Lunardi Court was named after a pioneering balloonist.
Vincenzo Lunardi, born in Lucca, Italy, ended his first balloon flight in Standon Green End on 15th September, 1784.
John Carrington, chief constable and diarist, recorded “15th of Septr 1784 Lunderday assended in a Boolone at the attilery ground London to a great hithe over Barnat, North Hall, then went for St Albans, then took his Course east over Codicote, Wellwin, Tewin, Bengeo and Landed himself in a Little Meadow at Standon Green End.”
Hertfordshire Mercury – September 14th, 1984
Christopher Perowne, Vicar of Standon, included Vincenti Lunardi in his book The History of the Parish of Standon. He says that “The first aeronaut over English soil, who was a young Neapolitan, came down at Standon Green End. John Carrington in his diary tells us that ‘…he throwed his line out and was pulled Down by a young woman in the meadow, who was fritned at first and runaway, thought it was the Devil, till he made her sencable and gave her five guineas, it was a very fine hot day, I saw his plane as he came over Bacons he was at a great Hight for his Boloon was thirty feet round but appeared no bigger than a boys Kite, maney people followed him on horse back and foot and was up soon after he fell, and W M Baker Esqr. of Bayford Bury took him home in his Carriage to the Bury and his Boloon and was there some time, a weak or more, and Baker had a great pipble (pebble – not cut) stone which had lane in Bengeo street as no one knows how long removed to the place he fell and a Brassplate put thereon with the Account, I suppose the stone to way 3 Hund. people used to sit on it in the street as it was by the path side.’
Another account of the incident tells us that a number of men were present, but refused their help, as they were certain that it must be the devil his self. Also that Lunardi had his cat in the balloon with him.
Another account mentions that the stone used for the Memorial was at one time outside the Inn at the top of Bengeo Hill.”
The History of the Parish of Standon
Tollsworth Way reminds us that there was a time when the variety of transport passing through Puckeridge would have been subject to the payment of a toll.
For over two hundred years the Toll Gate, situated near the White Hart, controlled the Puckeridge to Cambridge branch of the Wadesmill Turnpike. Established in 1663 the Wadesmill Turnpike was the first in the country.
Branch Johnson suggests “It may be said that the malting industry of Ware was in a sense responsible for the creation of that (turnpike) system. By the mid-seventeenth century, when travelling was steadily becoming more common, Ermine Street, south of Huntingdonshire, neglected for centuries, had become so decayed as to be virtually unusable by reason of the heavily laden wagons and long trains of pack horses bringing barley to Ware maltsters from all over the eastern counties. So loud grew the outcry that in 1663 Parliament broke through the ancient policy of leaving road maintenance to parish supervision by passing an Act putting a long section of Ermine Street into the hands of the justices of Hertfordshire.”.
The Toll Gate was removed in 1872 and the former post master Charles Smith celebrated the demise of “the ugly old scarecrow” with a poem.
See History – Articles – The Puckeridge Gate by Alistair Kennedy.
The Toll Gate may be viewed at Hertford Museum by appointment.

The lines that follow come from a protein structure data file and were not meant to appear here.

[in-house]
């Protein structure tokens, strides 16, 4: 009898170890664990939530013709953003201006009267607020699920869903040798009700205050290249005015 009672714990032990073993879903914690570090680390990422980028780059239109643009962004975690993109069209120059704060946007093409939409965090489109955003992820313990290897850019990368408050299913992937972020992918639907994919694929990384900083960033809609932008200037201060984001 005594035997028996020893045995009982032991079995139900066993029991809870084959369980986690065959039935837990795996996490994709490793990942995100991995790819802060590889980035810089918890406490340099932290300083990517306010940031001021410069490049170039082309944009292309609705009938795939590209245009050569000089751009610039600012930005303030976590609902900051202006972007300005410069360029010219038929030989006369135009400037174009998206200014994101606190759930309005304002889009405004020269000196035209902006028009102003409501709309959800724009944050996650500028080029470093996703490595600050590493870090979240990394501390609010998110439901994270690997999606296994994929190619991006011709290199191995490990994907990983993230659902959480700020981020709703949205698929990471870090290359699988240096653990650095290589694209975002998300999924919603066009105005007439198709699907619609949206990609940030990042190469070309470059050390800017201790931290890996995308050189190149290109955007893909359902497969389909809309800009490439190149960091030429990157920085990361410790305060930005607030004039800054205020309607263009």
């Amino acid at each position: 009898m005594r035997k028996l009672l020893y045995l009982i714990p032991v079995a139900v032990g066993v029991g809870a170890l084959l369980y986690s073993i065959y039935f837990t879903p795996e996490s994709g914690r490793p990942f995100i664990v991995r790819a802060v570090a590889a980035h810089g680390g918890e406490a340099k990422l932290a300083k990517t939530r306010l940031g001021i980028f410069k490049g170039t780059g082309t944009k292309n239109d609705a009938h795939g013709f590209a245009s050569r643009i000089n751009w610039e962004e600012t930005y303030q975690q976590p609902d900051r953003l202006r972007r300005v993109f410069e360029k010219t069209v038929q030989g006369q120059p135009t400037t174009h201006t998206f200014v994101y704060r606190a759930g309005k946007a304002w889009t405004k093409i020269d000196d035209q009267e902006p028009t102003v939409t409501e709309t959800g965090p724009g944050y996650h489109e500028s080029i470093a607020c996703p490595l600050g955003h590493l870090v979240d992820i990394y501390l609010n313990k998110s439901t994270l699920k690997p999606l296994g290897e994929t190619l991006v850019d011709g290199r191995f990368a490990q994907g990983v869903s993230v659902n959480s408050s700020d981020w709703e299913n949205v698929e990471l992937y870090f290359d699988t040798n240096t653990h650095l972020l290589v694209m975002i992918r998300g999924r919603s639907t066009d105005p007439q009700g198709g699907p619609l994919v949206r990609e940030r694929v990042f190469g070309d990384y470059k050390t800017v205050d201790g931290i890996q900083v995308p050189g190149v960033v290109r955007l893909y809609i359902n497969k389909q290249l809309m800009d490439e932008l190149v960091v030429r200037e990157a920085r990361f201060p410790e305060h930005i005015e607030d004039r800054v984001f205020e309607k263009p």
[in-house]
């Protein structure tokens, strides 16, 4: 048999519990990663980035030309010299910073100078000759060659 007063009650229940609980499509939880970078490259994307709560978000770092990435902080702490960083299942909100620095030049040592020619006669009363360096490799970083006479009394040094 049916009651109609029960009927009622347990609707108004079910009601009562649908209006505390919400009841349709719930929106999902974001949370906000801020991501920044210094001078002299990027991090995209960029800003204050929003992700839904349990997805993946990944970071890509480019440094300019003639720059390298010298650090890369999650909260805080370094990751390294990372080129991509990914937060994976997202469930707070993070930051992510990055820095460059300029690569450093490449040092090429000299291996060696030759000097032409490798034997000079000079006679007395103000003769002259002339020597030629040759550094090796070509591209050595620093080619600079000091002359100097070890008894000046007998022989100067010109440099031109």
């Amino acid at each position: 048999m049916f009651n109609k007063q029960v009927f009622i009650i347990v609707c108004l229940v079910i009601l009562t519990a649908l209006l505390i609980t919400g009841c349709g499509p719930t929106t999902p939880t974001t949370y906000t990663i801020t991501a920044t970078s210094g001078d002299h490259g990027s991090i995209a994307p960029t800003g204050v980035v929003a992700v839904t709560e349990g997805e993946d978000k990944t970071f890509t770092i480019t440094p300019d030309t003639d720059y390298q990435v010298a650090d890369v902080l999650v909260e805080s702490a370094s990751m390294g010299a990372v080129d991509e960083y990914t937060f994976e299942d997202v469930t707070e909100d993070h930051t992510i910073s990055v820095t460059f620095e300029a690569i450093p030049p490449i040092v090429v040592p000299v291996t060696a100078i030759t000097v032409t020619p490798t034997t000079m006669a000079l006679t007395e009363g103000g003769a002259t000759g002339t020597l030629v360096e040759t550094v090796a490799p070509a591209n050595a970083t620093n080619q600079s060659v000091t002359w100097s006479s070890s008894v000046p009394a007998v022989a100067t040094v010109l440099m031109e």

Huntsman Close & The Chase
The Puckeridge Hunt was established in the 1720s with the onset of fox hunting. From 1814-1844 the hounds were housed in kennels behind the Old George, the home of the huntsman John Monck. (A portrait of John Monck may be viewed at Hertford Museum).
The first reference to the Puckeridge Hunt appeared in 1941 with the naming of HMS Puckeridge a Hunt (Type II) escort destroyer. HMS Puckeridge was launched on 6 March, 1941 and lost on 6 September, 1943 with the loss of 62 lives.
In 1995 when land behind the High Street was developed the name Huntsman Close was adopted for one of the new roads.
In 2005 a further reference appeared when The Chase, off Huntsman Close, was created to provide access to two newly built private dwellings behind The George.
Image reproduced by kind permission of Alistair Kennedy
With the coming of the railways the inevitable Station Road appeared.
Christopher Perowne, the Vicar of Standon, explained in The History of the Parish of Standon published in 1967 that “…the main part of Station Road is only about 100 years old and when it was being constructed it caused a great deal of bother down the Standon end, owing to the springs and marsh land that then existed. It is said that hundreds of sheep skins were used as a foundation upon which to build the road. Before that the road went down what is now called South Road turning left: what for many hundreds of years has been called New Street, and only comparatively recently was named Kent Lane, after a farmer who lived that way.”
The 1901 Census records the name of the road as Standon Road and a postcard, dated 1906, confirms the same.(Gallery image 3) By 1917 the name had changed to Puckeridge Road (Gallery image 9) and it wasn’t until 1926, sixty three years after the railway came to the parish, the name Station Road was adopted.
In 1964 the branch line closed. “A gallant little train, full of cheering passengers, steamed out of Buntingford Station for the last time just after 10pm on Saturday. It plodded down to St Margarets amid shattering bangs of fog signals, fireworks and the noise of ringing bells, bugles, cheers and singing.” The Way It Was published by Standon & Puckeridge Amenities Society.
In 2007 the name Station Road lives on to inform this and future generations that there was once a railway and station here on “the little country line, claimed to be one of the prettiest in East Anglia” with a “gallant little train” steaming through. The Way It Was published by Standon & Puckeridge Amenities Society.